All of Hopkins’ books deal with serious issues that teens face, she said. She’s trying to show students what could happen if they make bad choices and go down those paths.
"I’ve done hundreds of school visits, and I certainly have sensitivity to those audiences,” Hopkins said. "I always focus on an anti-drug message. Instead of trying to shoot the messenger, why don’t you open the book and look at the message.”
She describes her books as raw and honest, targeted to readers age 14 and older.
"It’s a very honest look, and it needs to be an honest look to make young people think,” she said. "I want to make them look at how their choices affect them in the future and affect those who love them.”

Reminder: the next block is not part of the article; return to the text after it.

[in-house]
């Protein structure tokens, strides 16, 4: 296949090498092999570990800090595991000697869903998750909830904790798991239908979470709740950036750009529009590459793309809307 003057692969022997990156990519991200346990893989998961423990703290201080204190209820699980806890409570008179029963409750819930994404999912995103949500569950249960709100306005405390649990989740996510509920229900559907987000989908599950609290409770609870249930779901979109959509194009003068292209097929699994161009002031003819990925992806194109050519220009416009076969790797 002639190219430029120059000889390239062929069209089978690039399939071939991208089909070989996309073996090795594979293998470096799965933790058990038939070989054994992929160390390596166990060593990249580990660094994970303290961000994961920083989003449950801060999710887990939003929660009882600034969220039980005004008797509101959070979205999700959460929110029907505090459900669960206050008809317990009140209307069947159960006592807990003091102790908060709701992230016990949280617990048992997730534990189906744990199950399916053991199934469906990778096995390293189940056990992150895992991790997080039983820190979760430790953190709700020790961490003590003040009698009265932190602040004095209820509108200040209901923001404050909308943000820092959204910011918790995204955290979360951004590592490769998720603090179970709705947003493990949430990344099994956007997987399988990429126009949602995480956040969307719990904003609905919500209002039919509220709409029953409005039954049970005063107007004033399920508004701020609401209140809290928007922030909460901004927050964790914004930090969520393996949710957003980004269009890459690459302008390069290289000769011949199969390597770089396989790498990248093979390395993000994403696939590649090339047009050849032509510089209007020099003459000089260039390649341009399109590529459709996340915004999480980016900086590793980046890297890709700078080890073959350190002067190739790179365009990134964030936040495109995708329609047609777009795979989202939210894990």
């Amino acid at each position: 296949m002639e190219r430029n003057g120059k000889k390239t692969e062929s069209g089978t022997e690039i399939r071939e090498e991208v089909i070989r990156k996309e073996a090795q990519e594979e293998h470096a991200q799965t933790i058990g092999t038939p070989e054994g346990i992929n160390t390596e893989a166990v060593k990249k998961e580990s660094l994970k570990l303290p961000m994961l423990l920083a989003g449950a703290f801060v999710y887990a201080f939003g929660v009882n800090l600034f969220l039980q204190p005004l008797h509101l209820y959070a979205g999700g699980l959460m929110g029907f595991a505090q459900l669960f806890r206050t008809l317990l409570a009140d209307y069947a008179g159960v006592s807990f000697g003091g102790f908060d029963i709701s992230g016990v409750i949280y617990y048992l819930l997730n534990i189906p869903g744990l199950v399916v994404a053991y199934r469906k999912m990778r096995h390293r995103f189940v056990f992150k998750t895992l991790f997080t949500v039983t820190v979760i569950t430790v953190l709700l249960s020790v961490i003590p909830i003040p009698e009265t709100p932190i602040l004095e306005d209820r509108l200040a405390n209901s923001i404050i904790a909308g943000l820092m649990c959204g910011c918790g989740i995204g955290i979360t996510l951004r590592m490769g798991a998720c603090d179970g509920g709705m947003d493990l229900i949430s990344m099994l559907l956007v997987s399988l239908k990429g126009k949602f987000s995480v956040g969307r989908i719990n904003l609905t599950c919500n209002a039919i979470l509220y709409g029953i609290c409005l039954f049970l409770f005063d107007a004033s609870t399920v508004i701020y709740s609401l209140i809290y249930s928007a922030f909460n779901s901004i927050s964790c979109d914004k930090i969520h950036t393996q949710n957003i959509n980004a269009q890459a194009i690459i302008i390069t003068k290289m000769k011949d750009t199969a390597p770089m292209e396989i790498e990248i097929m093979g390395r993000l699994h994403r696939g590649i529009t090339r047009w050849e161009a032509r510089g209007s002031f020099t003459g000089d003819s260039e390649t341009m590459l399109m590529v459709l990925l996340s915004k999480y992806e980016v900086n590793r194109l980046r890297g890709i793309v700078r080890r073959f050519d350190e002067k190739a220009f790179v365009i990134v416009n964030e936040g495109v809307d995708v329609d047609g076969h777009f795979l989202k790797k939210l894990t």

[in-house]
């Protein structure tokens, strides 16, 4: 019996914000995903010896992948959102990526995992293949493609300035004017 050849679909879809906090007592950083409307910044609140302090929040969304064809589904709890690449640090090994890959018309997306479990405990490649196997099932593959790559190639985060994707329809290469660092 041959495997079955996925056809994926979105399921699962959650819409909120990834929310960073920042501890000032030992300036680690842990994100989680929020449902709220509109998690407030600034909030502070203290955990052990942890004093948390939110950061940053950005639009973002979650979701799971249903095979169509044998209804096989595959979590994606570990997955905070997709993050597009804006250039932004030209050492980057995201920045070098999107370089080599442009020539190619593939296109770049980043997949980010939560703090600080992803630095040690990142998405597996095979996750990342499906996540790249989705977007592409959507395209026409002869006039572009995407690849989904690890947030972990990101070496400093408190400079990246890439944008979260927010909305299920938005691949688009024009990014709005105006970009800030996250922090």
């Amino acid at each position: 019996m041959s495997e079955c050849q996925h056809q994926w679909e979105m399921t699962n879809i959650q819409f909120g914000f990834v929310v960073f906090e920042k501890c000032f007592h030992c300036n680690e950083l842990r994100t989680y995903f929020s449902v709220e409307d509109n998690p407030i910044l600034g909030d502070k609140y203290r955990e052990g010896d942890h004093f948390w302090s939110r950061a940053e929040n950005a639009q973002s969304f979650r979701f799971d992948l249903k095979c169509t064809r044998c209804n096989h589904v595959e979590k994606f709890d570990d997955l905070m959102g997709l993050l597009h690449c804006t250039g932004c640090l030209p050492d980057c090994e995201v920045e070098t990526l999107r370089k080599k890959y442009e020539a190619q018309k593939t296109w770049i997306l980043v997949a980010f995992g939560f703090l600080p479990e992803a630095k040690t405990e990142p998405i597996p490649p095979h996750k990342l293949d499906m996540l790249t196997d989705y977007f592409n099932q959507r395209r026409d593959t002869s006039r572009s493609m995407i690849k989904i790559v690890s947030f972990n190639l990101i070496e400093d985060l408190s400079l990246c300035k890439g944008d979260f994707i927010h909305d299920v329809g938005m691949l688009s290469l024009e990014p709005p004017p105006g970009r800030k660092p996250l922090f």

Jamie Chosak, director of Kids Right to Read Project, said her organization plans to get involved.
The organization is a collaboration of the American Booksellers Foundation for Free Expression and the National Coalition Against Censorship. It tracks censorship issues across the nation.
Chosak said she plans to send a letter to the school district because she feels it’s both censorship and a free speech violation. One parent’s issue with a book shouldn’t keep other students from having the choice to read it, she said.
Hopkins, who lives in Nevada, decided to come to Oklahoma anyway because she had already paid for a plane ticket.
Whittier librarian Karin Perry, who won the author visit in a charity auction, has scheduled an off-campus event tonight for students and their parents who would still like to hear Hopkins speak.
Know It: ParentingKnow It: AddictionKnow It: Books